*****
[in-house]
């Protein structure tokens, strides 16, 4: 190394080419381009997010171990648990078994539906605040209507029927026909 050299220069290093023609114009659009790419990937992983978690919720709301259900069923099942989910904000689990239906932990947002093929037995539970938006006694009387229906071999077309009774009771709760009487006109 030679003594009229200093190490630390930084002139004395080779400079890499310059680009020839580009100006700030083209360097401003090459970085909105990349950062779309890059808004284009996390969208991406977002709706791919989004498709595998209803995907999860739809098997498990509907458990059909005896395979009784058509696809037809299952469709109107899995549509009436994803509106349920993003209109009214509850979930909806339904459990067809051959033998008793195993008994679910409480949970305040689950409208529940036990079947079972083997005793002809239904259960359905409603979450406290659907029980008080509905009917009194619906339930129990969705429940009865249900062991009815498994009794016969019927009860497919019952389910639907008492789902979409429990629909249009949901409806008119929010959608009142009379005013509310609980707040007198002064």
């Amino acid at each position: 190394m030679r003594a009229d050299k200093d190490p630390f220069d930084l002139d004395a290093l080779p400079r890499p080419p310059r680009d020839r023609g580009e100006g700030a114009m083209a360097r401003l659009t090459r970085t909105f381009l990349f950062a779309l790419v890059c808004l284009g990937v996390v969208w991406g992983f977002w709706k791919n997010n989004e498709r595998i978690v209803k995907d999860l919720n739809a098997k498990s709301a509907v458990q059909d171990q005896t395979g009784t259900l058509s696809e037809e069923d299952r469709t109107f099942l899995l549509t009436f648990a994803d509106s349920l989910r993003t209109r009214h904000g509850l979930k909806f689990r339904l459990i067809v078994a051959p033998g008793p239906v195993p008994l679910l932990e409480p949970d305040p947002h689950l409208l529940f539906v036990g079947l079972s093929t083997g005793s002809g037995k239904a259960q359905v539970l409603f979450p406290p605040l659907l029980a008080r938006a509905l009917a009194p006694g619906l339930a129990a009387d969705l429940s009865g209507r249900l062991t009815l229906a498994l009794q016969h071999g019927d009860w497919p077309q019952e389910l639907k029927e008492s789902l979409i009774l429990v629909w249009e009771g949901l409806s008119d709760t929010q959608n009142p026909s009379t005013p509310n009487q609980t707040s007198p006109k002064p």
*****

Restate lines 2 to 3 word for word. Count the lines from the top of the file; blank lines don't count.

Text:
């Protein structure tokens, strides 16, 4: 190394080419381009997010171990648990078994539906605040209507029927026909 050299220069290093023609114009659009790419990937992983978690919720709301259900069923099942989910904000689990239906932990947002093929037995539970938006006694009387229906071999077309009774009771709760009487006109 030679003594009229200093190490630390930084002139004395080779400079890499310059680009020839580009100006700030083209360097401003090459970085909105990349950062779309890059808004284009996390969208991406977002709706791919989004498709595998209803995907999860739809098997498990509907458990059909005896395979009784058509696809037809299952469709109107899995549509009436994803509106349920993003209109009214509850979930909806339904459990067809051959033998008793195993008994679910409480949970305040689950409208529940036990079947079972083997005793002809239904259960359905409603979450406290659907029980008080509905009917009194619906339930129990969705429940009865249900062991009815498994009794016969019927009860497919019952389910639907008492789902979409429990629909249009949901409806008119929010959608009142009379005013509310609980707040007198002064």
């Amino acid at each position: 190394m030679r003594a009229d050299k200093d190490p630390f220069d930084l002139d004395a290093l080779p400079r890499p080419p310059r680009d020839r023609g580009e100006g700030a114009m083209a360097r401003l659009t090459r970085t909105f381009l990349f950062a779309l790419v890059c808004l284009g990937v996390v969208w991406g992983f977002w709706k791919n997010n989004e498709r595998i978690v209803k995907d999860l919720n739809a098997k498990s709301a509907v458990q059909d171990q005896t395979g009784t259900l058509s696809e037809e069923d299952r469709t109107f099942l899995l549509t009436f648990a994803d509106s349920l989910r993003t209109r009214h904000g509850l979930k909806f689990r339904l459990i067809v078994a051959p033998g008793p239906v195993p008994l679910l932990e409480p949970d305040p947002h689950l409208l529940f539906v036990g079947l079972s093929t083997g005793s002809g037995k239904a259960q359905v539970l409603f979450p406290p605040l659907l029980a008080r938006a509905l009917a009194p006694g619906l339930a129990a009387d969705l429940s009865g209507r249900l062991t009815l229906a498994l009794q016969h071999g019927d009860w497919p077309q019952e389910l639907k029927e008492s789902l979409i009774l429990v629909w249009e009771g949901l409806s008119d709760t929010q959608n009142p026909s009379t005013p509310n009487q609980t707040s007198p006109k002064p």